What to Know
- Philadelphia's poverty rate hovers at 26 percent, the highest for America's big cities.
- Pew's latest study found that 41 percent of those living under the poverty line said their health was poor.
- Exposure to violent crime, inadequate schools and physical and emotional trauma make it difficult to climb the economic ladder.
Sherita Mouzon describes her younger self as suicidal, bitter and angry.
Like thousands of other Philadelphians, Mouzon lived in poverty for most of her life and attributes much of the trauma she experienced to her circumstances growing up. She can still remember the smell of mold and mildew in her mother’s house. She can still remember being molested as a child and her mother being physically abused. She still flinches when she hears loud noises or voices.
“It doesn’t go away,” Mouzon said during a Facebook Live interview with NBC10.
The trauma associated with poverty is not new. But a new report released Wednesday by The Pew Charitable Trusts shines a light on the experiences of Philadelphia's lowest income residents and shows how financial insecurity can affect everything from education to health.
Researchers have studied this link for decades, determining that exposure to violent crime, inadequate schools and physical and emotional trauma make it difficult to climb the economic ladder.
In Philadelphia, that ladder is especially tall. Philly has long been ranked the poorest metropolitan area of the country’s biggest cities. The poverty rate hovers at a stubborn 26 percent. Pew's latest study found that 41 percent of those living under the poverty line said their health was poor compared to just 18 percent of wealthier residents. More than half of respondents interviewed for the study said they grew up poor or near poverty.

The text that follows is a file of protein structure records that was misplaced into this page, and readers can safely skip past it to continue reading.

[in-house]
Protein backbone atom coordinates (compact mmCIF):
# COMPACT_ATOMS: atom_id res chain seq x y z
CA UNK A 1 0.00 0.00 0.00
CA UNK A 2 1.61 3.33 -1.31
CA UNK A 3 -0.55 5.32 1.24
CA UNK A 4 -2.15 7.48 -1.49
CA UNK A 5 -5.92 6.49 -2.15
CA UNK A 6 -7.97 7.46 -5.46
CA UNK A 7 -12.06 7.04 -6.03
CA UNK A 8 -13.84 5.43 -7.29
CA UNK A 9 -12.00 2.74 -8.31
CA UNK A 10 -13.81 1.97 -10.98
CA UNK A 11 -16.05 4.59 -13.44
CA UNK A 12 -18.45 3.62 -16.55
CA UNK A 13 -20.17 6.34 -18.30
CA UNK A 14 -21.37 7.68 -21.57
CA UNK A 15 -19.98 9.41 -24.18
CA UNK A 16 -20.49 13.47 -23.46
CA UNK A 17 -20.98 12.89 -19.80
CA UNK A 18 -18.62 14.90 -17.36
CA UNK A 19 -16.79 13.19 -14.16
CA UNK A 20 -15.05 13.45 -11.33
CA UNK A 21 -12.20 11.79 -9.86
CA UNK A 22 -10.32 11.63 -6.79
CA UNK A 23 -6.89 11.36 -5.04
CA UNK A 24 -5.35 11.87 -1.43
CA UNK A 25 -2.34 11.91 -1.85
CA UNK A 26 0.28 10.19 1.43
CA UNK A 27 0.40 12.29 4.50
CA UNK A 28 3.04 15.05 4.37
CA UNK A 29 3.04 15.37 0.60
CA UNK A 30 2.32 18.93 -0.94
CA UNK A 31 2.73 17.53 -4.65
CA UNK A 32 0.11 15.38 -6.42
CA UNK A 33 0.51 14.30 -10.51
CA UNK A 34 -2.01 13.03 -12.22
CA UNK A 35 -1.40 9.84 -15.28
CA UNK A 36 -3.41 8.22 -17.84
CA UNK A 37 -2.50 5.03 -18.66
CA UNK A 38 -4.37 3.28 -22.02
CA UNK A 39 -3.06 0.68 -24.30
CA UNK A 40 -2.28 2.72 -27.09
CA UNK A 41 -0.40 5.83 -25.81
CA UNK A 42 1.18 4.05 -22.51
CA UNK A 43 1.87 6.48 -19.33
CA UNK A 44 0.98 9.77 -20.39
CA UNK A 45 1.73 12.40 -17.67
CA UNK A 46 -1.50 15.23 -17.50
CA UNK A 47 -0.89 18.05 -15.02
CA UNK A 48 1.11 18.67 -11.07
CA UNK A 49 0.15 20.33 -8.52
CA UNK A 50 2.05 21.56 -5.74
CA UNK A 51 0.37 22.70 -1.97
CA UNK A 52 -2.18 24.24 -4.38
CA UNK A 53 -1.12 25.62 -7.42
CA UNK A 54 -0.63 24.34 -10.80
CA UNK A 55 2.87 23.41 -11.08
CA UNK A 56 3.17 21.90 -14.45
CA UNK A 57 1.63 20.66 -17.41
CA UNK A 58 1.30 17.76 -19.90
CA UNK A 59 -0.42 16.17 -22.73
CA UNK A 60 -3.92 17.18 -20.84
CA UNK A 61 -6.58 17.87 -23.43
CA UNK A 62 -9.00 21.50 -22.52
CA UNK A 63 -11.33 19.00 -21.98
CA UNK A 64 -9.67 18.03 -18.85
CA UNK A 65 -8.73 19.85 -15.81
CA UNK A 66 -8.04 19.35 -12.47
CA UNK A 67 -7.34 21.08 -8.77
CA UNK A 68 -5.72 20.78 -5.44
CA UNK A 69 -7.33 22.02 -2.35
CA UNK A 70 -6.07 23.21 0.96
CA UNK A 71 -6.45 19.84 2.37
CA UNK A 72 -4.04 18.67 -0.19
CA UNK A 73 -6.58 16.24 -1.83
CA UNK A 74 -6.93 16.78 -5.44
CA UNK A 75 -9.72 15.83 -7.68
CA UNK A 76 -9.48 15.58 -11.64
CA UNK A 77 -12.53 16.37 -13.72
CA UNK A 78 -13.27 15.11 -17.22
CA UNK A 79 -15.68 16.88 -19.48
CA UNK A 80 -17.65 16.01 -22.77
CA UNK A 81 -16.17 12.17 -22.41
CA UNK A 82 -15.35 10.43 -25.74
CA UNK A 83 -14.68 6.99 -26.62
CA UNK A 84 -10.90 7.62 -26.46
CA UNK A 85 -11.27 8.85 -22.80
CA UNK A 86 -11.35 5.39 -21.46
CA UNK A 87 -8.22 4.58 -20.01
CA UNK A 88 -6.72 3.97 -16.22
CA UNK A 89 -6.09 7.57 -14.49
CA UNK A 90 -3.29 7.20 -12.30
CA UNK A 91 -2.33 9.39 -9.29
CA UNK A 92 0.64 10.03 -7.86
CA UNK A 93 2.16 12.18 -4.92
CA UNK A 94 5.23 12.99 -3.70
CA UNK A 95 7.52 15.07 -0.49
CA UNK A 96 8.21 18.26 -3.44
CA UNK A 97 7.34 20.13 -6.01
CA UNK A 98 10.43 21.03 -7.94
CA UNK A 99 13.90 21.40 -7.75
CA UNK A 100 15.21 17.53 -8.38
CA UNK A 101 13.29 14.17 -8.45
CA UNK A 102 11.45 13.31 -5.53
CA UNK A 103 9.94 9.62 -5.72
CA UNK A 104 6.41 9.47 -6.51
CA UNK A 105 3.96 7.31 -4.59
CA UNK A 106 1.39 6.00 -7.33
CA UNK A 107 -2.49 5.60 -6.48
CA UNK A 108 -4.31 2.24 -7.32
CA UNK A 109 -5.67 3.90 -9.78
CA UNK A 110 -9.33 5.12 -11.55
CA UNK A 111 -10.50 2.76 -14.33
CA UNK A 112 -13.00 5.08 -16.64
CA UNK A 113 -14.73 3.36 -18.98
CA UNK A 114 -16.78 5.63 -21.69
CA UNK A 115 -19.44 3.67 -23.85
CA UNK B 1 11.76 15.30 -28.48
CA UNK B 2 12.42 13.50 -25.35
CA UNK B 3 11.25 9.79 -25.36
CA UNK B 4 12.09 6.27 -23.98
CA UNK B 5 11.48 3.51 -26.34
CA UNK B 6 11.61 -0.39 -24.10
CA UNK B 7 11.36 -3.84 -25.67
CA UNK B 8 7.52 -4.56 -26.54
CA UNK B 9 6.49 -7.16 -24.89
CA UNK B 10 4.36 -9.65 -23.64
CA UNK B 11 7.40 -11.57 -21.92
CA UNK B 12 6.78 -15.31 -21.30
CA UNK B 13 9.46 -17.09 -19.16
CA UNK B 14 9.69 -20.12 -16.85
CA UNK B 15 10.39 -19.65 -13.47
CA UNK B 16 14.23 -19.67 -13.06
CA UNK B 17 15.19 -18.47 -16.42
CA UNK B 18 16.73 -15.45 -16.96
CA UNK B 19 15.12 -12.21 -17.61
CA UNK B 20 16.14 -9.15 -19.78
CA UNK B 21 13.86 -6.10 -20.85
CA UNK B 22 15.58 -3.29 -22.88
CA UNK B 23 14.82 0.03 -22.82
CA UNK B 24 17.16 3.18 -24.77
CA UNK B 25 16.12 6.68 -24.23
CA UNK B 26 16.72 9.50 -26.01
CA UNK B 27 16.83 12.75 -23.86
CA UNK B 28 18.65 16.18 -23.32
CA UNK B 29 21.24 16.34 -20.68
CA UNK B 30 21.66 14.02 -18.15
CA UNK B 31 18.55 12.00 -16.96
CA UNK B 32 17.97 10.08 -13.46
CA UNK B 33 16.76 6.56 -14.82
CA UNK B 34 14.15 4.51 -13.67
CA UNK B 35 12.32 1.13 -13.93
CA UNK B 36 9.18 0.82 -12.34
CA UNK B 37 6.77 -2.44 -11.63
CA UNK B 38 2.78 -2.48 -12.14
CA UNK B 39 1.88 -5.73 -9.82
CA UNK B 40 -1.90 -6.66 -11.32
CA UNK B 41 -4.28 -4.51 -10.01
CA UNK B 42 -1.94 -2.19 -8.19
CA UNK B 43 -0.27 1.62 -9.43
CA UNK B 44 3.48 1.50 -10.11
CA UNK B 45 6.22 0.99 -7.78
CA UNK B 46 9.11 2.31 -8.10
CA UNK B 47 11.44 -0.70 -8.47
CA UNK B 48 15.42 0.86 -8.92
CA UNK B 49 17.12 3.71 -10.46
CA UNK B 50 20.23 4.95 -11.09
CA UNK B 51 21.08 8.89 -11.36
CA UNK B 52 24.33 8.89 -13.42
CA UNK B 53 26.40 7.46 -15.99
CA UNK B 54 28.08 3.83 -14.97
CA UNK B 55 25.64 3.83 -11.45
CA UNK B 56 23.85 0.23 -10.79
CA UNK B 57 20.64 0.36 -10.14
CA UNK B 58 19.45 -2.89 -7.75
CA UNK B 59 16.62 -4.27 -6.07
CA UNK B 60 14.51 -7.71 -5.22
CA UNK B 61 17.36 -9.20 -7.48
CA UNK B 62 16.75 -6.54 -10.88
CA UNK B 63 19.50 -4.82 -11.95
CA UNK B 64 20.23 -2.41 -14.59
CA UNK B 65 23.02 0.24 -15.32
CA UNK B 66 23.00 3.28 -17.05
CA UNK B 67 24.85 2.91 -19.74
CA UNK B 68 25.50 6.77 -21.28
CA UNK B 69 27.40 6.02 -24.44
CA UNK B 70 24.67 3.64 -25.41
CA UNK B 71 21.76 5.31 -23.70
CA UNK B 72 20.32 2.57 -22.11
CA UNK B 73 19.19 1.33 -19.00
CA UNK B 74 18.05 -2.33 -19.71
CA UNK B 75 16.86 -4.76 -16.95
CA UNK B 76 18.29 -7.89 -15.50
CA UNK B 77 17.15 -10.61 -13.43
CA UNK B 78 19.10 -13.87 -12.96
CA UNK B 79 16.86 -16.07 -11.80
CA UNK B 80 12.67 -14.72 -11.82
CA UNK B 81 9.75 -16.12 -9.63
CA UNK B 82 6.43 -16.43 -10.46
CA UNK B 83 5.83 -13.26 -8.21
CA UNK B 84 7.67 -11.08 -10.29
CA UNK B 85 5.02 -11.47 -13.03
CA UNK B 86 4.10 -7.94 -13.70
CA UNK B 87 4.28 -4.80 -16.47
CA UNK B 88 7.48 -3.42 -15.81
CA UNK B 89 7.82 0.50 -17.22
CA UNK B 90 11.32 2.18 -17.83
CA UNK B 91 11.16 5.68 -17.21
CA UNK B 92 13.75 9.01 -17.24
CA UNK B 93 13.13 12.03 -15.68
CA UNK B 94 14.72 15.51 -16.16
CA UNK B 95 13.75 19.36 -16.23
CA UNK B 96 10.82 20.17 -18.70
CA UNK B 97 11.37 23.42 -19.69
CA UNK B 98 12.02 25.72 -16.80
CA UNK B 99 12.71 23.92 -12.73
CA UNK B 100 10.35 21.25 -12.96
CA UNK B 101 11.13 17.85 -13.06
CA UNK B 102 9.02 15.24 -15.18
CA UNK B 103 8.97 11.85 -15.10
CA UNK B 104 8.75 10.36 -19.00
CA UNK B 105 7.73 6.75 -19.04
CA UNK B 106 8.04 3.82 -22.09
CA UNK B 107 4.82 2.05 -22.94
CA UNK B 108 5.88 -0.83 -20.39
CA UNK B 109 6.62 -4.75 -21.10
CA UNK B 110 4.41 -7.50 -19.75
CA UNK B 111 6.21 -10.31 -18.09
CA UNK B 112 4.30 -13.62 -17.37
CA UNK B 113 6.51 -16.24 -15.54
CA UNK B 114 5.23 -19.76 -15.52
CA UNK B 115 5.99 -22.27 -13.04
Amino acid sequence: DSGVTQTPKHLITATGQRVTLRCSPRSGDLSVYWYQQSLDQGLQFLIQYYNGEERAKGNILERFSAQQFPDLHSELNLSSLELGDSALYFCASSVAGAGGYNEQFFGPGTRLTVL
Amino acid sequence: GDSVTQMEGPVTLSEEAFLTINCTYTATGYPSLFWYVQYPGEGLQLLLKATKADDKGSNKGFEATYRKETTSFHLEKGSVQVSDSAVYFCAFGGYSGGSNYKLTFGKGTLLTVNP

“With poverty you can never unwind,” Dr. Sandra L. Bloom, associate professor of health management and policy at Drexel University, said. “There are no days off. No weekends. No vacations from poverty.”
Still, a surprising number of Philadelphians who qualified as poor — defined as a single adult under the age of 65 living alone or with a roommate and with an income below $12,752 — did not describe themselves as such. Nearly half of respondents said they were better off as adults than they were as children.
"If people have clothes and a place to sleep, they may not consider themselves poor because they know there is always someone who is worse off than them,” Mariana Chilton, Drexel University professor of health management and policy, said.
For example, one respondent identified only as Lucy said that everyone in her North Philadelphia neighborhood has "to work for things."
"But I don’t think anybody here is really poor," she said. "We have water. We have food."
That Mouzon can now feed herself and her child with relative ease feels like a success unthinkable six years ago when she still struggled with drug abuse. She now works at Witness to Hunger, where Mouzon dedicates her life to educating others about the trauma of poverty and how to more compassionately talk about those experiences.
The cycle appears undeniable.
In their report, Pew researchers also found that 38 percent of people who grew up poor said they had been cared for by someone with drug problems or depression and other forms of mental illness. More than one-third of those reported physical or sexual abuse during their lifetimes.
“To someone who was born into poverty like I was - no heat, no hot water, abandoned houses - it’s a trauma,” Mouzon said. “And then you add on seeing your mom being abused, that’s trauma. Being molested or sexually violated, that’s a trauma.”
This emotional cycle, an unseen consequence of poverty, frequently plays out in schools. In Philadelphia, 70 percent of low-income residents send their children to public schools compared to 46 percent of wealthier residents. Only 2 percent of poor students attend schools with high achievement ratings, according to the School District of Philadelphia.
Antonio Valdes, CEO of the Children’s Crisis Treatment Center, recalls hearing about a young boy who skipped school on a Monday and got into three different fights by lunch on Tuesday.
School officials were ready to expel or suspend him, but one counselor thought to ask the boy what happened recently in his life. His grandfather had died over the weekend, the boy told the counselor. The older man was the primary caregiver for the child and his mother, who was forced to return to work immediately after losing her father.
The boy acted out because he was grieving and didn’t know how to channel his pain.
“It changed everything by simply understanding what is happening in someone’s life,” Valdes said.
Applying that on a broader scale, he added, could go a long way towards ultimately changing the conversation about Philadelphia’s most disenfranchised citizens.
“When a family has experienced a trauma … they keep passing it on to the kids,” he said.
Watch the entire interview with Sherita Mouzon and Antonio Valdes below: